Collection: Brown Rot Control

Brown Rot Control & Treatment


Brown rot is caused by a fungus that produces spores, and can be a major problem during particularly wet seasons. Prolonged wet weather during bloom may result in extensive blossom infection. The length of wet periods required for blossom infection depends upon the temperature. Under optimum conditions for the fungus, entire fruit may be rotted within 48 hours of infection.  As fruits mature, decay spreads from the lesion throughout the entire fruit. Extended exposure can lead to severe crop loss.
HOST PLANTS: Common in stone fruits such as cherries and plums but also observed in apricots, almonds and peaches.

SYMPTOMS: Infected blossoms wilt, shrivel and become covered with greyish mould. Petals may appear light brown or water-soaked. Blighted blossoms do not produce fruit. Dead blossoms may stick to spurs and twigs until harvest, providing a source of spores for the fruit rot phase. On peaches and apricots the infection may spread to twigs, causing brownish, oval cankers that may girdle and kill twigs.Fruit rot appears as small, circular brown spots that increase rapidly in size causing the entire fruit to rot. Greyish spores appear in tufts on rotted areas. Infected fruit eventually turn into shrivelled, black mummies that may drop or remain attached to the tree through the winter. Brown rot can be serious on injured fruit such as cherries split by rain.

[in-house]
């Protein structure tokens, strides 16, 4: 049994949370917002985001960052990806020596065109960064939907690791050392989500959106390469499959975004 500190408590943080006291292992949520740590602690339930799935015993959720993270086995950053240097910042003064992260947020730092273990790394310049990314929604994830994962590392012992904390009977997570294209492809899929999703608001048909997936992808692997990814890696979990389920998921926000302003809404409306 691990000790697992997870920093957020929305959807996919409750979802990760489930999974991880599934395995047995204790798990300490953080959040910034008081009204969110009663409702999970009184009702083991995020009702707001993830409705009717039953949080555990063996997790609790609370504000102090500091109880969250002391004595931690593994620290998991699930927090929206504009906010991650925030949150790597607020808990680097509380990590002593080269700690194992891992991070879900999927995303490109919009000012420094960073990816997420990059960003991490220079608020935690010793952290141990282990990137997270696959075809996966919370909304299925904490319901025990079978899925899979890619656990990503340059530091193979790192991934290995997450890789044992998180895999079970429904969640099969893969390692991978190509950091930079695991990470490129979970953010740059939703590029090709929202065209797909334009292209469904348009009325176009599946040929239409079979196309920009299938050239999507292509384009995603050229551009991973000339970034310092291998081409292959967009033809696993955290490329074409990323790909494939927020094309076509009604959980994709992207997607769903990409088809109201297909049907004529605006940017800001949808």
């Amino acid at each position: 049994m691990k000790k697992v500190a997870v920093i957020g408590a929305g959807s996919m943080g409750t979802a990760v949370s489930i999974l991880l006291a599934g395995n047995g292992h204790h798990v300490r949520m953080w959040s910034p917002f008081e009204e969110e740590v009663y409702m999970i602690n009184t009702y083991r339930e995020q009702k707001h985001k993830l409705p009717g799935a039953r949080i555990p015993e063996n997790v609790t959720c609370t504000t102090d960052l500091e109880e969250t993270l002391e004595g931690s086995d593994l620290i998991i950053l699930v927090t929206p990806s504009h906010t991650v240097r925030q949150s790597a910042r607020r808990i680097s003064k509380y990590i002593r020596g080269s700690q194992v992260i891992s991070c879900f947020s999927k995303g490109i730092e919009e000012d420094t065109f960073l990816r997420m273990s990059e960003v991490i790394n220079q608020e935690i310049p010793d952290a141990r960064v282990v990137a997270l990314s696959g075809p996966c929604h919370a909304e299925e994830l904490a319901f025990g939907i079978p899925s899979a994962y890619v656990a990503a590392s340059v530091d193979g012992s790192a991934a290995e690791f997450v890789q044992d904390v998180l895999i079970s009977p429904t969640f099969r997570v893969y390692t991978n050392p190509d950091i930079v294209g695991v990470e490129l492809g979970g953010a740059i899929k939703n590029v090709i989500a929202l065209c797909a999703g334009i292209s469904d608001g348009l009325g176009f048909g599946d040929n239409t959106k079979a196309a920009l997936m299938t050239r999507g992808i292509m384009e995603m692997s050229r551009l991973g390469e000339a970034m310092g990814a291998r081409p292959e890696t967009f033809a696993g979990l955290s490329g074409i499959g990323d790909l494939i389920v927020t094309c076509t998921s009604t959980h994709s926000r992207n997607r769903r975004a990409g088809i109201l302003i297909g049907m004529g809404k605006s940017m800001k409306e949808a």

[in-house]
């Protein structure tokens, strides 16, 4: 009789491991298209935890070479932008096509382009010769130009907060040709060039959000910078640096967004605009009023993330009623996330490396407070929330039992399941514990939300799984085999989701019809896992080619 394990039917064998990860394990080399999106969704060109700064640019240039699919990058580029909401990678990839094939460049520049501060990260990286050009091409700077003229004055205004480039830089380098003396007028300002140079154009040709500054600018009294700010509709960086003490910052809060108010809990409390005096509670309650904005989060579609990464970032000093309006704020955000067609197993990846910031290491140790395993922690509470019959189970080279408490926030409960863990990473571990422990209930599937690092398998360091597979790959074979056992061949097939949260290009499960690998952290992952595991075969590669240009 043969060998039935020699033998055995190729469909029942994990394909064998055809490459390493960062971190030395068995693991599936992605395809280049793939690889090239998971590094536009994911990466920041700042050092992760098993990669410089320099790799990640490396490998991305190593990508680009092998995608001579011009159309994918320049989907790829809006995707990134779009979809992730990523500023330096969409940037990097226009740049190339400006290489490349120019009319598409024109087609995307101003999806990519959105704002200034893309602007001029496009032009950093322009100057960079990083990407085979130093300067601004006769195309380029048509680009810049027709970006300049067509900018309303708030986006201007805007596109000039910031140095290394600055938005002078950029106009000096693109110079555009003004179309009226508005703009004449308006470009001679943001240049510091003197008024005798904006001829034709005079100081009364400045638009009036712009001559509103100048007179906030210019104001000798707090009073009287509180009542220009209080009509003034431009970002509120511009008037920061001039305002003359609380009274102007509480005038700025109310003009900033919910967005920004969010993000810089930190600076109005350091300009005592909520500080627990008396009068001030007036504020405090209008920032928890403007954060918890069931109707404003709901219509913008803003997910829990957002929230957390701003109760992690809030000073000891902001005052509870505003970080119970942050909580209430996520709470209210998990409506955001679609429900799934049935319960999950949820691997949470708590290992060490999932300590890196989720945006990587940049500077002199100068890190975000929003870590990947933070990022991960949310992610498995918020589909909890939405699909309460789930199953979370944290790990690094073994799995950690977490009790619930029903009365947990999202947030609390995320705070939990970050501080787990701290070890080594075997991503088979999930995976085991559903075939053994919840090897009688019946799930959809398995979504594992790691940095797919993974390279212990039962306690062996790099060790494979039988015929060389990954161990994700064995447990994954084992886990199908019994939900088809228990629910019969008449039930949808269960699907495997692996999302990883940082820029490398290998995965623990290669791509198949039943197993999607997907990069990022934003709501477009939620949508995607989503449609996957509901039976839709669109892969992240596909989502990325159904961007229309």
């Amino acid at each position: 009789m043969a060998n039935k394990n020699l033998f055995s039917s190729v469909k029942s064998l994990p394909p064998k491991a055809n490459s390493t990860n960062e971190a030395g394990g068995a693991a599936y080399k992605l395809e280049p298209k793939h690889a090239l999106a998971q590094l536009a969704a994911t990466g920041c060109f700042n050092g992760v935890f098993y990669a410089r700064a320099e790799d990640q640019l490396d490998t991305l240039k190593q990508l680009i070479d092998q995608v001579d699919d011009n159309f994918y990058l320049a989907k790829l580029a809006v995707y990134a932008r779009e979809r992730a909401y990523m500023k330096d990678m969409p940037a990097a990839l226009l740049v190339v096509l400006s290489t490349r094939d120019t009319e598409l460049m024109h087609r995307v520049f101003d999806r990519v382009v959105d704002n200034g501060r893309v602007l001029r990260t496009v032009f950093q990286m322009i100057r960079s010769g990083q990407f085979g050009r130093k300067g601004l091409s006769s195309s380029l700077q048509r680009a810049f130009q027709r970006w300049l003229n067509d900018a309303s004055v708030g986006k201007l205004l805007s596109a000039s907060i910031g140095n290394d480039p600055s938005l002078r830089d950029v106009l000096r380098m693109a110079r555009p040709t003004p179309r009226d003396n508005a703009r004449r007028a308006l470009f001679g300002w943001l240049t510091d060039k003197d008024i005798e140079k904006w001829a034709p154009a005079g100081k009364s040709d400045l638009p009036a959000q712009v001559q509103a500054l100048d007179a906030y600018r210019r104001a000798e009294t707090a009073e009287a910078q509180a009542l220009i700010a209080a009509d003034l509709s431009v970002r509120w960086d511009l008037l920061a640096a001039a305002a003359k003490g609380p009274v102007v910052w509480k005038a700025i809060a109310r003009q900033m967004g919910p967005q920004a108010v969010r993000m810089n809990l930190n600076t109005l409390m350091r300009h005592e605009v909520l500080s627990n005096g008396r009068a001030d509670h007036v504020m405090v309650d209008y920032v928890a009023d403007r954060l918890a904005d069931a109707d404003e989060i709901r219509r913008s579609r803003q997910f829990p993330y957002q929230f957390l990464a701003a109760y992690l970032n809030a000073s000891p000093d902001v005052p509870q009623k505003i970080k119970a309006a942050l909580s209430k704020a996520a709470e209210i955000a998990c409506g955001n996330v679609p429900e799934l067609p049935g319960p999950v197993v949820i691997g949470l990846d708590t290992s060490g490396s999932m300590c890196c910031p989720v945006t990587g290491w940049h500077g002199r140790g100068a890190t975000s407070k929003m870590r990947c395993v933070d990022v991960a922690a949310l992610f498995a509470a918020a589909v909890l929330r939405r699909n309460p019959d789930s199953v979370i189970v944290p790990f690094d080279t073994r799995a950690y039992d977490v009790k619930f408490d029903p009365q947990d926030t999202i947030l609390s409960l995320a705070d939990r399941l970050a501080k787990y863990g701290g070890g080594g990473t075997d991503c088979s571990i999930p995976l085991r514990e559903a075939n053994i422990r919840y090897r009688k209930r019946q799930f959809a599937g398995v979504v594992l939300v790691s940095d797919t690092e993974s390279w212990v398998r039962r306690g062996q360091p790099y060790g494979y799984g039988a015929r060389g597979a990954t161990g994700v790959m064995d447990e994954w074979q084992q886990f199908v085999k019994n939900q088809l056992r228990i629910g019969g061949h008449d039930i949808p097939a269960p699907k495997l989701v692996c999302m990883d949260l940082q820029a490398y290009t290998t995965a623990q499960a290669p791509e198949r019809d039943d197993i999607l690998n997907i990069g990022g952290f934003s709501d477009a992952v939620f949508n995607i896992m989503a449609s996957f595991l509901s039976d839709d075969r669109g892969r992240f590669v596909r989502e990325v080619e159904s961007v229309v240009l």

FAVORED ENVIRONMENT: Humid wet conditions are when the fruit trees are most at risk from infection. Young green fruit can be infected just before autumn, but the infection often remains inactive until near maturity of the fruit. Brown rot can spread after harvest. Mature fruit can decay in only 2 days under warm conditions. The fungus over-winters in mummified fruit on the ground or in the tree and in twig cankers.

BROWN ROT CONTROL: Prune flowering trees during blooming when wounds heal fastest. Remove wilted or dead limbs well below infected areas. Avoid pruning in early spring and fall when bacteria are most active. Make sure to disinfect your pruning equipment (one part bleach to 4 parts water) after each cut. If using string trimmers around the base of trees avoid damaging bark to prevent infection. Brush bark with white latex paint diluted with water to reduce bark-damaging temperature fluctuations. Trees may be protected with copper fungicides applied to the trunks and lower branches. Remove weeds and grass from around the base of young trees to improve air circulation and keep the trunk and crown dry. Spraying young trees with a copper fungicide prior to planting will help provide control.

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